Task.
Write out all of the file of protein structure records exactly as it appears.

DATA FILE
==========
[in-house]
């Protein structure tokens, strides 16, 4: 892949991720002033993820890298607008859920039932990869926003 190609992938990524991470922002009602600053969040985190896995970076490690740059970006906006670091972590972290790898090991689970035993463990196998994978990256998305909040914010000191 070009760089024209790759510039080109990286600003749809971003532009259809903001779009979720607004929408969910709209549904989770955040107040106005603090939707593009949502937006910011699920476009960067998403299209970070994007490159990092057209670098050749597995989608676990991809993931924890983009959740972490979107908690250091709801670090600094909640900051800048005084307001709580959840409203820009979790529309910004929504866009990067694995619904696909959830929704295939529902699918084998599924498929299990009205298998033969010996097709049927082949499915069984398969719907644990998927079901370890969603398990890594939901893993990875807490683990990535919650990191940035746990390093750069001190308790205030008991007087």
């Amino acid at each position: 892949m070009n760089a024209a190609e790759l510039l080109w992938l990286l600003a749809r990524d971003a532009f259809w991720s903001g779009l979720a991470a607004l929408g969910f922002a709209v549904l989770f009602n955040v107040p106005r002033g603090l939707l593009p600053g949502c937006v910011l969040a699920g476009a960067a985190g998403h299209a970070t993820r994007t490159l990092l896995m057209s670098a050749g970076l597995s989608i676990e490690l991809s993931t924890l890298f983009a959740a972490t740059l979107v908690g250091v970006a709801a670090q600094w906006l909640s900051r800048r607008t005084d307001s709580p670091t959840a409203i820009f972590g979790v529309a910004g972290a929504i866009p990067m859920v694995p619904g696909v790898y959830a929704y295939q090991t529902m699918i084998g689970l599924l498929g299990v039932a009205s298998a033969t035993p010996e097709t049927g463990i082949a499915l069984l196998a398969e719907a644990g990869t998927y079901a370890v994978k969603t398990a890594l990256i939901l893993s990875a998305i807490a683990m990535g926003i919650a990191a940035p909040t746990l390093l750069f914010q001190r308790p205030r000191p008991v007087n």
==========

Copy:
[in-house]
């Protein structure tokens, strides 16, 4: 892949991720002033993820890298607008859920039932990869926003 190609992938990524991470922002009602600053969040985190896995970076490690740059970006906006670091972590972290790898090991689970035993463990196998994978990256998305909040914010000191 070009760089024209790759510039080109990286600003749809971003532009259809903001779009979720607004929408969910709209549904989770955040107040106005603090939707593009949502937006910011699920476009960067998403299209970070994007490159990092057209670098050749597995989608676990991809993931924890983009959740972490979107908690250091709801670090600094909640900051800048005084307001709580959840409203820009979790529309910004929504866009990067694995619904696909959830929704295939529902699918084998599924498929299990009205298998033969010996097709049927082949499915069984398969719907644990998927079901370890969603398990890594939901893993990875807490683990990535919650990191940035746990390093750069001190308790205030008991007087």
């Amino acid at each position: 892949m070009n760089a024209a190609e790759l510039l080109w992938l990286l600003a749809r990524d971003a532009f259809w991720s903001g779009l979720a991470a607004l929408g969910f922002a709209v549904l989770f009602n955040v107040p106005r002033g603090l939707l593009p600053g949502c937006v910011l969040a699920g476009a960067a985190g998403h299209a970070t993820r994007t490159l990092l896995m057209s670098a050749g970076l597995s989608i676990e490690l991809s993931t924890l890298f983009a959740a972490t740059l979107v908690g250091v970006a709801a670090q600094w906006l909640s900051r800048r607008t005084d307001s709580p670091t959840a409203i820009f972590g979790v529309a910004g972290a929504i866009p990067m859920v694995p619904g696909v790898y959830a929704y295939q090991t529902m699918i084998g689970l599924l498929g299990v039932a009205s298998a033969t035993p010996e097709t049927g463990i082949a499915l069984l196998a398969e719907a644990g990869t998927y079901a370890v994978k969603t398990a890594l990256i939901l893993s990875a998305i807490a683990m990535g926003i919650a990191a940035p909040t746990l390093l750069f914010q001190r308790p205030r000191p008991v007087n």